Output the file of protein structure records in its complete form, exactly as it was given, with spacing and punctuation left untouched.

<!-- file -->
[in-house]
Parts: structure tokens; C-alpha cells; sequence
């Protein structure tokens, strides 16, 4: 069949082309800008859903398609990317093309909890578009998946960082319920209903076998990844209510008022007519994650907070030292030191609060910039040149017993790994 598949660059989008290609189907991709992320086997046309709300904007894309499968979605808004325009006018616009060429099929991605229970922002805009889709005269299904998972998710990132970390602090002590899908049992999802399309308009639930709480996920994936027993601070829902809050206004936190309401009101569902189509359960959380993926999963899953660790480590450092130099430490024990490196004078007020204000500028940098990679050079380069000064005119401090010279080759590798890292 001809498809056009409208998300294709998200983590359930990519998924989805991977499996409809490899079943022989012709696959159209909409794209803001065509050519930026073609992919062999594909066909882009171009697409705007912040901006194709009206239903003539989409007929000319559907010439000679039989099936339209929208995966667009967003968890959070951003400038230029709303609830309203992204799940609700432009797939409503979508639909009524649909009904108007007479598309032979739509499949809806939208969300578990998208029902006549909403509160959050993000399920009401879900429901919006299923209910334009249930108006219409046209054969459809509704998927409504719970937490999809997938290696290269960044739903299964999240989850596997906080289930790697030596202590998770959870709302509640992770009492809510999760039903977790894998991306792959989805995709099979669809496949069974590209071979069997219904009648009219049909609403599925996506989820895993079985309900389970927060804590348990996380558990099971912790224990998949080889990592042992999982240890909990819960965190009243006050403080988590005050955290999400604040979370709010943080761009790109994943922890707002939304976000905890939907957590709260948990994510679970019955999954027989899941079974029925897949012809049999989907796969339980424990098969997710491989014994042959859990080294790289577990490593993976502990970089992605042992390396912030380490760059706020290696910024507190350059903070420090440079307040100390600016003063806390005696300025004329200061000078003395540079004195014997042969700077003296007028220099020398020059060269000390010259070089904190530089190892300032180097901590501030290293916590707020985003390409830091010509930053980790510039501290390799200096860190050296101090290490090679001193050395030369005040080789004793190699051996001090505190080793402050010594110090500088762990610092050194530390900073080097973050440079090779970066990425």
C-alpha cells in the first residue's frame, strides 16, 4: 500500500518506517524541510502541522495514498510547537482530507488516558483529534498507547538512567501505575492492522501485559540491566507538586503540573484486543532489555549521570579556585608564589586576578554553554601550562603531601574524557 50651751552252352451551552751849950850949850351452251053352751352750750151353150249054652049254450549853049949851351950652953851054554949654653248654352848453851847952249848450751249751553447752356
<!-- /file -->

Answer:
[in-house]
Parts: structure tokens; C-alpha cells; sequence
């Protein structure tokens, strides 16, 4: 069949082309800008859903398609990317093309909890578009998946960082319920209903076998990844209510008022007519994650907070030292030191609060910039040149017993790994 598949660059989008290609189907991709992320086997046309709300904007894309499968979605808004325009006018616009060429099929991605229970922002805009889709005269299904998972998710990132970390602090002590899908049992999802399309308009639930709480996920994936027993601070829902809050206004936190309401009101569902189509359960959380993926999963899953660790480590450092130099430490024990490196004078007020204000500028940098990679050079380069000064005119401090010279080759590798890292 001809498809056009409208998300294709998200983590359930990519998924989805991977499996409809490899079943022989012709696959159209909409794209803001065509050519930026073609992919062999594909066909882009171009697409705007912040901006194709009206239903003539989409007929000319559907010439000679039989099936339209929208995966667009967003968890959070951003400038230029709303609830309203992204799940609700432009797939409503979508639909009524649909009904108007007479598309032979739509499949809806939208969300578990998208029902006549909403509160959050993000399920009401879900429901919006299923209910334009249930108006219409046209054969459809509704998927409504719970937490999809997938290696290269960044739903299964999240989850596997906080289930790697030596202590998770959870709302509640992770009492809510999760039903977790894998991306792959989805995709099979669809496949069974590209071979069997219904009648009219049909609403599925996506989820895993079985309900389970927060804590348990996380558990099971912790224990998949080889990592042992999982240890909990819960965190009243006050403080988590005050955290999400604040979370709010943080761009790109994943922890707002939304976000905890939907957590709260948990994510679970019955999954027989899941079974029925897949012809049999989907796969339980424990098969997710491989014994042959859990080294790289577990490593993976502990970089992605042992390396912030380490760059706020290696910024507190350059903070420090440079307040100390600016003063806390005696300025004329200061000078003395540079004195014997042969700077003296007028220099020398020059060269000390010259070089904190530089190892300032180097901590501030290293916590707020985003390409830091010509930053980790510039501290390799200096860190050296101090290490090679001193050395030369005040080789004793190699051996001090505190080793402050010594110090500088762990610092050194530390900073080097973050440079090779970066990425």
C-alpha cells in the first residue's frame, strides 16, 4: 500500500518506517524541510502541522495514498510547537482530507488516558483529534498507547538512567501505575492492522501485559540491566507538586503540573484486543532489555549521570579556585608564589586576578554553554601550562603531601574524557 50651751552252352451551552751849950850949850351452251053352751352750750151353150249054652049254450549853049949851351950652953851054554949654653248654352848453851847952249848450751249751553447752356